Nurses are to go out on strike for two days next month as a pay dispute escalates in the NHS.
The Royal College of Nursing confirmed that its members will hold their first national walk on 15 and 20 December.
The RCN said the government turned down its offer of formal talks on pay and ministers “chose to strike action”.
NHS trusts will now hold talks with staff about which community and hospital services will run during the strike. The RCN said it would announce which particular NHS employers are running out next week.
Industrial action will take place in England, Wales and Northern Ireland. The RCN has halted the announcement of strike action in Scotland after the government resumed pay talks.
The RCN has said that despite a pay rise of around £1,400 a summer, experienced nurses are 20 per cent worse off in real terms due to persistently low-inflation awards since 2010.
It comes as other health unions are polling workers on strike action, with a vote among thousands of Unison members set to strike on Friday. The ballot for Unite NHS members ends next week.
Midwives and physiotherapists are also voting on strike, while a ballot of junior doctors opens in the new year.
Announcing the strike dates, RCN general secretary and chief executive Pat Cullen said: “It has been more than two weeks since we confirmed to ministers that our members felt such injustice that they strike for the first time.
“My offer for formal talks was rejected and instead ministers have chosen strike action. They have the power and means to stop this by starting serious talks that address our dispute.”
“Nursing staff have enough being taken for granted, low pay and unsafe staffing levels, enough to not be able to give our patients the care they deserve.”
The RCN has not yet confirmed how many nurses will strike and where in the three countries.
Talking with NHS leaders independent Some trusts raised the possibility of sharing nurses between hospitals on strike days to help maintain staffing levels.
The hospitals will negotiate with union representatives about services where workers are exempted from taking strike action. It is expected that urgent and emergency care services will be maintained, but trusts will move to “bank holiday” levels of staffing for other services.
The union said further strike days could be held in January if talks between the government and the RCN do not open.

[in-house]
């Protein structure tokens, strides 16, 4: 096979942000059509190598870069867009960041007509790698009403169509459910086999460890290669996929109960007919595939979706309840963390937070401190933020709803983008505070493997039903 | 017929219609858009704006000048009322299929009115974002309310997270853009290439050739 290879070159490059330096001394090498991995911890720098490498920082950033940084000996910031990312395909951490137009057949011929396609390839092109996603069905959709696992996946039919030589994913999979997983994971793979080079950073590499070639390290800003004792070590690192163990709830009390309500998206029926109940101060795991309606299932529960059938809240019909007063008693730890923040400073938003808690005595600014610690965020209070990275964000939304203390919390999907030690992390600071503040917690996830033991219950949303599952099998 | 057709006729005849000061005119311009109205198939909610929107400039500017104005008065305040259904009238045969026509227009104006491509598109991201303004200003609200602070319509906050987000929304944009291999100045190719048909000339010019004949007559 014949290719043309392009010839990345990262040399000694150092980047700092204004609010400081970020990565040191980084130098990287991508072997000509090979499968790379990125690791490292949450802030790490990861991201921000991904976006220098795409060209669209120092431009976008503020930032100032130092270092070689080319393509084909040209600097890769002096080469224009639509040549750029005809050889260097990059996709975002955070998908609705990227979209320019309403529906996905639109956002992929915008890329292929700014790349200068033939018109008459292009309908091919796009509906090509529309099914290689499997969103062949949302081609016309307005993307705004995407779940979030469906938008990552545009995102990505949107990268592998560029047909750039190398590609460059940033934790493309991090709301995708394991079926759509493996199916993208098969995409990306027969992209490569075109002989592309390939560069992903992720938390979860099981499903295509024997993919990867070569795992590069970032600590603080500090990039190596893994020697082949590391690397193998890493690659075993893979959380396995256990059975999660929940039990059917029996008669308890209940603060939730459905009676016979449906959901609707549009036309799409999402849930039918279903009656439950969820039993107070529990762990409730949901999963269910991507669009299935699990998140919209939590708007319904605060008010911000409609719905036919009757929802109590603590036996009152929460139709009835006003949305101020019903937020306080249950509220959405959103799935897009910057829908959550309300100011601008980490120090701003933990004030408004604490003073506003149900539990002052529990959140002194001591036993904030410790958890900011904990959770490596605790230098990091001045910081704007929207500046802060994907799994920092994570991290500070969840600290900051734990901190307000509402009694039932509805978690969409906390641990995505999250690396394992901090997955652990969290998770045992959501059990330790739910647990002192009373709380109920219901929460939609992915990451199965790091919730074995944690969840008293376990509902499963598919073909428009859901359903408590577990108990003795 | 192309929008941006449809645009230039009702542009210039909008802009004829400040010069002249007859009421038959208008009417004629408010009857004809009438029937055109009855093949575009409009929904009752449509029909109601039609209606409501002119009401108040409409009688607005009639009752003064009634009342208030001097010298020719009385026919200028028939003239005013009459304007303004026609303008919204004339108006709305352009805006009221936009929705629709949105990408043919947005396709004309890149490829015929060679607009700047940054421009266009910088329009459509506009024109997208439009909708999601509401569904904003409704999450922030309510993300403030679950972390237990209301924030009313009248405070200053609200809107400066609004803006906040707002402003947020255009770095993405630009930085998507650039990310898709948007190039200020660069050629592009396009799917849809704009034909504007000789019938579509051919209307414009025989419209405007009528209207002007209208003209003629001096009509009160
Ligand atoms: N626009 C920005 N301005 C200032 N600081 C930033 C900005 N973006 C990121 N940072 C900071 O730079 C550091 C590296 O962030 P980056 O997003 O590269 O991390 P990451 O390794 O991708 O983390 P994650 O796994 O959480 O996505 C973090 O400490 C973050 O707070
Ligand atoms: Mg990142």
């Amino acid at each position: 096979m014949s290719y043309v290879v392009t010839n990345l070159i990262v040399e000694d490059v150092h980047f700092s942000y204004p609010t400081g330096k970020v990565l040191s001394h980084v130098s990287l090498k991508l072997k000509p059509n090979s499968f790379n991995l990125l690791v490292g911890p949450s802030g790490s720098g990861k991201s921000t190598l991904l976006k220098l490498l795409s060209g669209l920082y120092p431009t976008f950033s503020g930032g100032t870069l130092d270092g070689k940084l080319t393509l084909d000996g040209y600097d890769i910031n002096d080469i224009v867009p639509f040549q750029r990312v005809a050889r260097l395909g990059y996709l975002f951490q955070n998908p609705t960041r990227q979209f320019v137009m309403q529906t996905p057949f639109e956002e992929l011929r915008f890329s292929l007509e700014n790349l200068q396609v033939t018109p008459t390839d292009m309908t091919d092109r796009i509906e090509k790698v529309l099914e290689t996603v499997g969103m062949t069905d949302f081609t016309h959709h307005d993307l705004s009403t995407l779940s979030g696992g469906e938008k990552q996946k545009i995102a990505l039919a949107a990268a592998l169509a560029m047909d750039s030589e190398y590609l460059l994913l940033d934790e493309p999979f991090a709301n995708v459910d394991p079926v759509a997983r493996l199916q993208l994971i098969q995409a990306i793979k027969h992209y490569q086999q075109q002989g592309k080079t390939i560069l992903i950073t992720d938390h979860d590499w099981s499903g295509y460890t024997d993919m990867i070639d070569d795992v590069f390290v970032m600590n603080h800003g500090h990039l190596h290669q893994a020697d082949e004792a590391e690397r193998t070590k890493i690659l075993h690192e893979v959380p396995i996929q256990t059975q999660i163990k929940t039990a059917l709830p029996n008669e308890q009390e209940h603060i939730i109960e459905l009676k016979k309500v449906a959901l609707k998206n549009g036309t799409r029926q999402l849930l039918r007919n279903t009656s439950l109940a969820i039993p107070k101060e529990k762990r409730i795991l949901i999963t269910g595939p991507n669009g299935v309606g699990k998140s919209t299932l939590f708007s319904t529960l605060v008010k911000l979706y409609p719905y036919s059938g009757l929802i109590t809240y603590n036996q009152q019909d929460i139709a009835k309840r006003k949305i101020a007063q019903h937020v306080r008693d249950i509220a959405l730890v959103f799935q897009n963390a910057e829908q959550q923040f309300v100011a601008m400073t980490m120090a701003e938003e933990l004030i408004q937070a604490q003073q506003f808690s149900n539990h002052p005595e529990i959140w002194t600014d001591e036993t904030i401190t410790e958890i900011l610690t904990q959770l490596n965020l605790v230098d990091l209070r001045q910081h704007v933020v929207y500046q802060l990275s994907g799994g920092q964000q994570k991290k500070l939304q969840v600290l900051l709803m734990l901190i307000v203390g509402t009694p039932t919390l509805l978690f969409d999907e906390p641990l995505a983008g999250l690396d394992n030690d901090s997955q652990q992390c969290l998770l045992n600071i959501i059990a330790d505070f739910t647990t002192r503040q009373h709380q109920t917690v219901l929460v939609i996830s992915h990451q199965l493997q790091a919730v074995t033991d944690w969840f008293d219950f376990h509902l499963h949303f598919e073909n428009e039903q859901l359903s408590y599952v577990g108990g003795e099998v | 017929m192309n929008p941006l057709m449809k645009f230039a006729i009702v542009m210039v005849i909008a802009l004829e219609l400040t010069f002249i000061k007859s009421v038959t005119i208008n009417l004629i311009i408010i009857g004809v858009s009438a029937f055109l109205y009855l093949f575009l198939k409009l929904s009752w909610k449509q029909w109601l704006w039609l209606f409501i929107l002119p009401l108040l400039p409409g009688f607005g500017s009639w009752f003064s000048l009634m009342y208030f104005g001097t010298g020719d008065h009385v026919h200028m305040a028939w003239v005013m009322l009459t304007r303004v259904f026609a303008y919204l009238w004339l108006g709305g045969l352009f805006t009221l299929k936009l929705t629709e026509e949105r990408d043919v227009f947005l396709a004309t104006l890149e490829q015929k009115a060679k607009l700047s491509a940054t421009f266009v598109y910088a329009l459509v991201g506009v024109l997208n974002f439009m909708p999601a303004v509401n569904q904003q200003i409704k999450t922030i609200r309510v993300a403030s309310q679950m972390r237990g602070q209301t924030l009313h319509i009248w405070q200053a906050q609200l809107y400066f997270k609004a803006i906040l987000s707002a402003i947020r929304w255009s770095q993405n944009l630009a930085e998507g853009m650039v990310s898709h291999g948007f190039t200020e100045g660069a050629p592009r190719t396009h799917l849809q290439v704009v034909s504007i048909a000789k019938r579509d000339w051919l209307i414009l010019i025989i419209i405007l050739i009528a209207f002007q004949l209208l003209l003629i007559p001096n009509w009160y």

Matthew Taylor, chief executive of the NHS Confederation, said: “Health leaders understand that this can be an uncertain time for many people, including those who rely on the NHS on a regular basis, and these strikes come at a time when they are the busiest. Coming first.of the year for service.
“It remains to be expected that minimal, urgent, emergency and critical care services will continue during the strike days and should there be temporary changes to non-urgent aspects of care, such as check-ups and planned procedures, the NHS will ensure patients are protected at all times.” Giving priority to their safety, they are informed in advance.
“Health leaders also sympathize with their workers who feel they have no choice but to go on strike, especially as most other trade unions are moving towards the same outcome with their members.”
The RCN has said the economic rationale for paying nursing staff fairly is clear when billions of pounds are being spent on agency staff to fill workforce gaps. It said that last year, 25,000 nursing staff from around the UK left the Nursing and Midwifery Council register, citing poor pay as contributing to staff shortages across the UK, which it warned was threatening patient safety. affecting.
The union said there are 47,000 registered nurse positions in the NHS in England alone.
Responding to the strike action, Health Secretary Steve Barclay said: “I am hugely grateful for the hard work and dedication of nurses and I deeply regret that some union members will be taking industrial action.